Your life as an artist

The Wayward LeunigThere are three stages to your life as an artist: young and artistic; middle-aged and completely useless; and the Third Age in which you will do anything to stave off dementia.

According to research, Seniors (in addition to exercising, eating well, doing crossword puzzles and cleaning their teeth with turmeric) are being exhorted to take up drawing, painting or sculpting – with a wee glass of red wine on the side. Because Seniors who picked up these creative skills later in life are 73% less likely to develop cognitive impairment than those who did not. (Readers Digest, November 2015)

But long before we get old, we seem to lose our creative confidence, as art lecturer Linda Carson recalls:

When my daughter was about seven years old, she asked me one day what I did at work. I told her I worked at the college – that my job was to teach people how to draw. She stared back at me, incredulous, and said, “You mean they forget?”

And maybe most of us did forget, but not all. Some very creative, successful adults carried that child-like creativity into adulthood – and made a fortune while they were at it. Here’s a selection of contemporary artists who made it big, just by staying connected to their inner child – and who have produced beautiful new books as proof:

  • Michael Leunig: Leunig is an Australian cartoonist who started his work life in an abattoir and only took up cartooning a little later on. I love his drawings and the pithy words he so often gives his characters – who always have exaggerated noses!
  • Grayson Perry: Perry’s sketchbooks take the reader on a journey of discovery through the complex sexual life of the author – who realised he was a transvestite in his teens. He rediscovered his love of drawing when he and his daughter started drawing together for fun. Sketchbooks is an inspirational peek into the life of an artist.
  • Quintin BlakeQuentin Blake: Best known for his illustrations of Roald Dahl’s books, Blake’s illustrations are quirky, witty, cerebral, physical and endlessly creative. According to Quentin Blake by Joanna Carey, his mother wasn’t a fan of her son’s drawings though, she called them “unfinished”. But he just powered on, and to this day draws with an old-fashioned pen and ink. No expensive equipment required.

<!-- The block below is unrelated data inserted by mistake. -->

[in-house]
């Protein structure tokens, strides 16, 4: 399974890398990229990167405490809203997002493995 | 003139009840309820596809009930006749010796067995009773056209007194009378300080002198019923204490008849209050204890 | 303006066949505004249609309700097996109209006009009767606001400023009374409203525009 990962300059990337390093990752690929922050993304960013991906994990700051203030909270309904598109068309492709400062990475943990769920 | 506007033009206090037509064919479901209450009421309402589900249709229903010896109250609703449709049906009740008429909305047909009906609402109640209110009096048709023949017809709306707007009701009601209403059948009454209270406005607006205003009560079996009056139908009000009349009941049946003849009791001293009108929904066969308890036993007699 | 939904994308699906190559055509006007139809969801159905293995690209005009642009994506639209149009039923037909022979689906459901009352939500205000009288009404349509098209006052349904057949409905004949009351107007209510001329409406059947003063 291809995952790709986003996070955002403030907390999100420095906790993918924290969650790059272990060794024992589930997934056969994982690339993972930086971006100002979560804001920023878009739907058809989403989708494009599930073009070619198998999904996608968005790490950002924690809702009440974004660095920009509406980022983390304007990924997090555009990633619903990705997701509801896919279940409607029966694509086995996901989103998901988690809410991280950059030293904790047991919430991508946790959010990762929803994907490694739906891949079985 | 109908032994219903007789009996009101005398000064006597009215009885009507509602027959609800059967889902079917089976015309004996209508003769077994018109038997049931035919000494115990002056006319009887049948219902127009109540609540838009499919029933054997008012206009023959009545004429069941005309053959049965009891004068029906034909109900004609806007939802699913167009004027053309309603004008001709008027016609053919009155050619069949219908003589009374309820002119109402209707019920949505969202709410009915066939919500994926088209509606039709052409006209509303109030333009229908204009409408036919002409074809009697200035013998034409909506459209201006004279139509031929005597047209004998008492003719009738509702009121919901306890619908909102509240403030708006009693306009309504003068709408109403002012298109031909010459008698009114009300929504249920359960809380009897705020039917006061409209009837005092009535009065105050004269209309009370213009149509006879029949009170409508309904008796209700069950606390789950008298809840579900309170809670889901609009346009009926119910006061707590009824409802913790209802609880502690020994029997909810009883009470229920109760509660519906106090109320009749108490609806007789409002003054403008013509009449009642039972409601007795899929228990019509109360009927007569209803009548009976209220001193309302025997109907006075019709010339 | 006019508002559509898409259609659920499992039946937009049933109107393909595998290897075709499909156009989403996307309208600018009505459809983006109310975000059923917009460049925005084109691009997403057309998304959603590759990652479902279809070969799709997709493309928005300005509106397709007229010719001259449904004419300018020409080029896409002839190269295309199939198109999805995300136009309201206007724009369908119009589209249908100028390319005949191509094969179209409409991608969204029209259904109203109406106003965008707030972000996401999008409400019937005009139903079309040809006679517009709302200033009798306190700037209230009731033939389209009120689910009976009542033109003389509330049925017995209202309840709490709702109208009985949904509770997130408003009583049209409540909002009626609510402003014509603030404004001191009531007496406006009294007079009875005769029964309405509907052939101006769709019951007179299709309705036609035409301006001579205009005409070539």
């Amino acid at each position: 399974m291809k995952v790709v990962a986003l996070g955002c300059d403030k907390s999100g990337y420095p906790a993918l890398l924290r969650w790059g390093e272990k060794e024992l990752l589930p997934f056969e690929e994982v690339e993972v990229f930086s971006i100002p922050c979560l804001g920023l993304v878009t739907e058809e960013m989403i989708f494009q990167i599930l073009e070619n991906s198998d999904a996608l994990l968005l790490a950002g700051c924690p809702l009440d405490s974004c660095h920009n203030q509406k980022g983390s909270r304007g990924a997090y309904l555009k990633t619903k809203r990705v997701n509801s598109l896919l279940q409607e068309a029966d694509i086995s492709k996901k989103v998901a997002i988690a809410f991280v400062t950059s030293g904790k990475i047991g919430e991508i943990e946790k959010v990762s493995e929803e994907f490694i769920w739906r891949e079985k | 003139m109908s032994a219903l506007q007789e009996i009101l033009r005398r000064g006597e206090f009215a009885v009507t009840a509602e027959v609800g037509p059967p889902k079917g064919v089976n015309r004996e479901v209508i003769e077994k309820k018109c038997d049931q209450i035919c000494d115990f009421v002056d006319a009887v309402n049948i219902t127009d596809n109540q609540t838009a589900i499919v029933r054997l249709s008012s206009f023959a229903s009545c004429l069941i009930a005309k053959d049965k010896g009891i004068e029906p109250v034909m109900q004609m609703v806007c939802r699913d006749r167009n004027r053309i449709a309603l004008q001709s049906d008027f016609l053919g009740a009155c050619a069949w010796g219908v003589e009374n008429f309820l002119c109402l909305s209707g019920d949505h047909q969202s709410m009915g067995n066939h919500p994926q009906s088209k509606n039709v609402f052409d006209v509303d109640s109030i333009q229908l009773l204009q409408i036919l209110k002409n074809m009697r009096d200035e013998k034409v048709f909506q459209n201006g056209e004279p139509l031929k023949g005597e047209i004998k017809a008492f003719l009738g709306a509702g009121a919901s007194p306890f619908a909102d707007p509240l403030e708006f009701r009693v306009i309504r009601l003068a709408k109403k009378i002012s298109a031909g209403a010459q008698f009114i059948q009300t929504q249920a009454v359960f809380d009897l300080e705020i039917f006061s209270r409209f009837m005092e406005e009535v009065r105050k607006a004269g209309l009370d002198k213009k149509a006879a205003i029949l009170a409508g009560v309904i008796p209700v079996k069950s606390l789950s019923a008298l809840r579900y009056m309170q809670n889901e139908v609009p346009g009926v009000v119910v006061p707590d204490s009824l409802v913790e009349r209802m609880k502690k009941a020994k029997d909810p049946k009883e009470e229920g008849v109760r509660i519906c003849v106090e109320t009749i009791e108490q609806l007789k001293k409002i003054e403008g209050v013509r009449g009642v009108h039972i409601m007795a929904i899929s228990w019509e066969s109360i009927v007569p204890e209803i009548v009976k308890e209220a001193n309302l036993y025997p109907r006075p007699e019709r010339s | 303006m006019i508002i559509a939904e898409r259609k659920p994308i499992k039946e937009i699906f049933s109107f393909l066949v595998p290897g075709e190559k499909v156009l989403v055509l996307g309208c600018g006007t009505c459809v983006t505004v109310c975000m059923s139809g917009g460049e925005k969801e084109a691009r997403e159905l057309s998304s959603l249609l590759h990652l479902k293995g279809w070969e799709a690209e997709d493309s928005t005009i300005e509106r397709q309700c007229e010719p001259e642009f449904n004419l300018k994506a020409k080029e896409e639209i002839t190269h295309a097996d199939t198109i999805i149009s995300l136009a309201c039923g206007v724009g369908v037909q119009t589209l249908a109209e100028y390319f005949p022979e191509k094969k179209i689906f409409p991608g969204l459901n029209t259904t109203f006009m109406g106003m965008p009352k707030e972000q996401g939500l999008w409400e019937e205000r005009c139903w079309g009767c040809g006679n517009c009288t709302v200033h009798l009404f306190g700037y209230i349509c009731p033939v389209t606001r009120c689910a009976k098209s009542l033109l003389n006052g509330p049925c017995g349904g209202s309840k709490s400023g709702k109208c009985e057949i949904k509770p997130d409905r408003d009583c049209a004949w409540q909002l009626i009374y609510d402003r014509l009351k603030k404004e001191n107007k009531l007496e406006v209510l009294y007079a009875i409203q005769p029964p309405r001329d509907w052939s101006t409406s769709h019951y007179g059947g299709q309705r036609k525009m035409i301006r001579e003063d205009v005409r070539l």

Make Your MarkAnd there are others, like William Steig, Ralph Steadman, Tristan Marco with the stunning compilation of up-to-date art in Make Your Mark, and James Hancock who was so lonely when he first moved to New York, that he decided to draw all the buildings around him.

And if you are a confused late bloomer in your artistic career, just turn to your inner child who, like the little darling in the quote below will tell you how it is all done:

First I think. Then I draw my thinks.

Easy Peasy.

5 thoughts on “Your life as an artist

  1. Glynis 9 July 2016 / 1:39 pm

    Love your blogs Roberta! As for the seniors …. any reference to our dear friend Helen in there??!

    • robertafsmith 9 July 2016 / 5:24 pm

      The problem with my blogs is that you’re all in there (myself especially!)

  2. ValerieL 13 July 2016 / 9:48 am

    Hi Roberta, I think we get discouraged from painting and drawing at a very early age. I remember that primary school art was done late in the day on Thursdays or Fridays. After we had done our real learning(math, reading, writing, spelling) and we had to end the session after 15-20 minutes so we could clean up our mess. Nice to know that I had mad a mess and not painted a picture of my pet. At high school, art was even less important and I was told I had done it all wrong. The shadow was the wrong size and shape, the windows in the house too big or too small, trees don’t look like that. I gave up. My art is now through a camera lens.

    • robertafsmith 15 July 2016 / 2:55 pm

      You did know that some forms of knitting are now considered art, didn’t you?

  3. kiwilouise 13 July 2016 / 1:49 pm

    I’m a Leunig fan too. His work is delicately beautiful.

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